All was well until one of my children got sick while we waited at the gate. I completely expected it. I had this feeling that this day wasn't going to be easier than the day before.
There are times, and I believe they happen in any adoption, where the spiritual warfare is so great that there are only two choices to make: cry and pray or laugh and pray. The prayer part has to happen regardless of the other chosen response. Thankfully today I was able to laugh (inwardly) and pray as I tracked down the nearest janitor to ask for a trash bag to use in case said child got sick again. I thought to myself, "Well, this 100+ gallon size bag should carry us through to Phoenix and fit nicely inside my backpack along with the stack of at least 200 paper towels he gave me."
My sick child refused to take the Dramamine that I brought with me prior to the flight so I knew this was gonna be another fun adventure. I purchased Sprite and some pretzels from a vendor nearby and we stood in line to board.
Thankfully 10 year old children are more self-aware and so when they vomit on an airplane, they have pretty good "aim." Barf bag number one filled. I called for a flight attendant to discard the bag and when she came she acted like she couldn't believe I didn't want to sit and hold the bag for the duration of the flight. "No Ma'am, I don't exactly enjoy holding other peoples' vomit and that large trash bag you have been carrying through the cabin seems like a nice spot for it. Besides it smells no worse than the "food" some of these folks paid to eat just moments ago."
Well, let's just say the vomiting continued, but I'm done talking about it.
We landed in Denver. Phew. Off to find our next flight. The gate number was really high and having flown through Denver on multiple occasions the thought occurred to me that the really large number could be indicative of a very small aircraft.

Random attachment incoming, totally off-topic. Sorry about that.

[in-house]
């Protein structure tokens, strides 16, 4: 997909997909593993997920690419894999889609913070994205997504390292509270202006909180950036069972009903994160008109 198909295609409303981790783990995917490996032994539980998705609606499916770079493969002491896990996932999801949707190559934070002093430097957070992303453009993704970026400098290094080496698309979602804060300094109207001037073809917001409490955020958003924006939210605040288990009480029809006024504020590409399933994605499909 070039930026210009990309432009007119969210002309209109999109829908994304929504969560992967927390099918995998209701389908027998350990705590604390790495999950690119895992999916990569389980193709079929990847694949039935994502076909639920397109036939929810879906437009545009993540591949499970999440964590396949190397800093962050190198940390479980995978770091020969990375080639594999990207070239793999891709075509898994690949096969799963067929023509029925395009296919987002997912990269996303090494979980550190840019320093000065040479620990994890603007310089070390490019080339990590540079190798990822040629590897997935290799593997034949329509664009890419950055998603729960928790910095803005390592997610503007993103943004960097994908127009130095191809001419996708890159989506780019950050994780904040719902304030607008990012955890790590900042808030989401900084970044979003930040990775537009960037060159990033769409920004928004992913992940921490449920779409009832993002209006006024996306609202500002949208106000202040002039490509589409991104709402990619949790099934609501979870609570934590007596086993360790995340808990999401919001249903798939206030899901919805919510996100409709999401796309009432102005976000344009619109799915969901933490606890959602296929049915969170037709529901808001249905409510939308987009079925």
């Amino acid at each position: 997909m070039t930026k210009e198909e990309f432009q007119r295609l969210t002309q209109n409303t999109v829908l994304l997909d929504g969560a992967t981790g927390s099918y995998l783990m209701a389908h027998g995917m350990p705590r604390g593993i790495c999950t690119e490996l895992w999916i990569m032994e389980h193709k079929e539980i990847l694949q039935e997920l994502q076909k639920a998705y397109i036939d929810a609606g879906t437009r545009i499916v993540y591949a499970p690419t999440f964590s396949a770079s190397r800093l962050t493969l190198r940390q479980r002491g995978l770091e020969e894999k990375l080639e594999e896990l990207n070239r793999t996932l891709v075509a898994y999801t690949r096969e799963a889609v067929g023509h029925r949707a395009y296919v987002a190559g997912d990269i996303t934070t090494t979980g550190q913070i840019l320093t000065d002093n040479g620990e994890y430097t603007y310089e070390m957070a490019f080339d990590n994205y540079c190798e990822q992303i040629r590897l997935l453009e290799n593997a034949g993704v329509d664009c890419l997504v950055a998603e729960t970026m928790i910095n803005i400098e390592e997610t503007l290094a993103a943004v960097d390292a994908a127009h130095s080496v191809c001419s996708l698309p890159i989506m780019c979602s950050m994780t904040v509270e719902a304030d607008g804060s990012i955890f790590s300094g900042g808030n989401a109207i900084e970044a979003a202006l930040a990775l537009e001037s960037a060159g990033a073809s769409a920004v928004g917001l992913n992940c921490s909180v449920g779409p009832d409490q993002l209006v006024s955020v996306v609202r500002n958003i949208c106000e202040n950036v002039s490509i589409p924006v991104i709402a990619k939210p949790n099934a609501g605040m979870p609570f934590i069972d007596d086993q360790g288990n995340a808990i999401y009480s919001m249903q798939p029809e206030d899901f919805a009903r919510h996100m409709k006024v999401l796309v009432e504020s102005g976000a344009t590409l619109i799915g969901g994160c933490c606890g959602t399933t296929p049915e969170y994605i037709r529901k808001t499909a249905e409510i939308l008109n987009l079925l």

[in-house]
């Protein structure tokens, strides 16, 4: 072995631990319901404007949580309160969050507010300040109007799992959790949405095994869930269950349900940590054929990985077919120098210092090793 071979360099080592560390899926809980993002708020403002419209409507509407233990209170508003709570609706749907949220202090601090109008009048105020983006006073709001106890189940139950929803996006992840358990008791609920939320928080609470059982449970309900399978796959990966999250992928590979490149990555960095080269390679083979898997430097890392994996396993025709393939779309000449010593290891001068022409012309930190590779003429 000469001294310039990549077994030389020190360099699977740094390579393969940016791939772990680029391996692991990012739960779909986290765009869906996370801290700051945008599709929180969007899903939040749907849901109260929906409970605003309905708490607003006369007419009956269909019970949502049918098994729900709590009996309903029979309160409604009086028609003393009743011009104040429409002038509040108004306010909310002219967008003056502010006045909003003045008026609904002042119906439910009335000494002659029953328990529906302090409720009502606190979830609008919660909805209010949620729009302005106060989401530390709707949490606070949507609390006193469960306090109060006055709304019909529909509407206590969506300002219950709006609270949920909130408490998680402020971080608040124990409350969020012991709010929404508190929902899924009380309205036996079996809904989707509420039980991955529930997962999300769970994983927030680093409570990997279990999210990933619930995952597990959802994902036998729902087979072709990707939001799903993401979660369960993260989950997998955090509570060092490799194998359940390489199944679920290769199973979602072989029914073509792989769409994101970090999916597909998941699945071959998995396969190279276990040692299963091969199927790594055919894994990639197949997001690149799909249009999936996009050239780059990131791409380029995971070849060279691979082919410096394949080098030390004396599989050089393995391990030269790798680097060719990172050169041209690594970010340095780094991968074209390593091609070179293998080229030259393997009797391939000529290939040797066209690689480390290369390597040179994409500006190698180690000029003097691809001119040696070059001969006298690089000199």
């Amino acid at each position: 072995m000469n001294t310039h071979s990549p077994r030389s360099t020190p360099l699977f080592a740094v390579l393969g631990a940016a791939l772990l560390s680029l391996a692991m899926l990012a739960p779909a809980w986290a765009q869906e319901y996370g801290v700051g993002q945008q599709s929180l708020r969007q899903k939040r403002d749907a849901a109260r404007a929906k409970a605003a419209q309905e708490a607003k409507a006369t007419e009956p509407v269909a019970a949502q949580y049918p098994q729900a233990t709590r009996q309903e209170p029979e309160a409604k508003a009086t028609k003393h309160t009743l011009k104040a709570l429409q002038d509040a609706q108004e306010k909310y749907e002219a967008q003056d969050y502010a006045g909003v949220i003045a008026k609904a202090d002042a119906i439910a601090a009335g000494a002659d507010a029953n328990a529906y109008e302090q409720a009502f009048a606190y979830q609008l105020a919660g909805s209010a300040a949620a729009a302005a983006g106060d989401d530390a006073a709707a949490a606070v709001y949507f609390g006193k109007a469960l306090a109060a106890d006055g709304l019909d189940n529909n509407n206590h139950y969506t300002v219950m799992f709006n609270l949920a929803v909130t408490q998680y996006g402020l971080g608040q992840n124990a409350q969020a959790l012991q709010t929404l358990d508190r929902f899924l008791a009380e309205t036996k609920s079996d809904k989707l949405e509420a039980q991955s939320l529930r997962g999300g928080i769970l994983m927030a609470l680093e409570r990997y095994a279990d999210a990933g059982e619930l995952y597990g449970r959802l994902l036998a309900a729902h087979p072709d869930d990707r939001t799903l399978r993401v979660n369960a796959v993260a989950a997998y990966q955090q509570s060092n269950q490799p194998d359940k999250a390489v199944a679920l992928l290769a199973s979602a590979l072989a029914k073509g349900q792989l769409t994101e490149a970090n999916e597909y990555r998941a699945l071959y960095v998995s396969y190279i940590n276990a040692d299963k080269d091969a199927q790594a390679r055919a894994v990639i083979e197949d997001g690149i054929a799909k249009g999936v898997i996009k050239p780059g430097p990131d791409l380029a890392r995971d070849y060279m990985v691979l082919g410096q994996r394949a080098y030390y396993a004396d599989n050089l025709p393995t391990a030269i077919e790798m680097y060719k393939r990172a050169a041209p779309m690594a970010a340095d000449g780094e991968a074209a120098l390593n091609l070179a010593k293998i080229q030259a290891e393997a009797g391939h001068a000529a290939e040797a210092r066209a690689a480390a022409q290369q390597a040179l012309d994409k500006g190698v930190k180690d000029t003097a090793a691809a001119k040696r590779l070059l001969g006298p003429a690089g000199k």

Yep. When we rounded the corner in the wing of the terminal directing us toward those larger numbers, I spotted our personal-size aircraft. Okay, it wasn't horribly small, but everything's relative when you have a sick child. "Perfect," I thought, "the motion on this little plane is totally going to help settle my child's stomach." Oh, and the fact that we were seated in the last possible row...conveniently located adjacent to the restroom. Oh my.
As we descended into the desert valley that is Phoenix, Max commented, "Wow, it's pretty." Inwardly I laughed as I thought, "I couldn't disagree with you more." I didn't think telling him that his new hometown is actually not that beautiful would help things so I kept my opinion to myself.
One short, vomit-free flight later, we landed at our final destination! Never thought it would really happen!
It seemed to take forever and a day to get off that airplane. Excitement levels were rising, as were nerves just a little. Kate was mostly cool, calm and collected as she was probably thinking, "Been there, done that, and just happy to be home again." Max was more eager and yet hesitant as we walked through the terminal knowing at some point we would be greeted by Dad, Charlee, Andee, Grandma and Grandpa.
Walking through Sky Harbor never felt so good to this mama. We made it.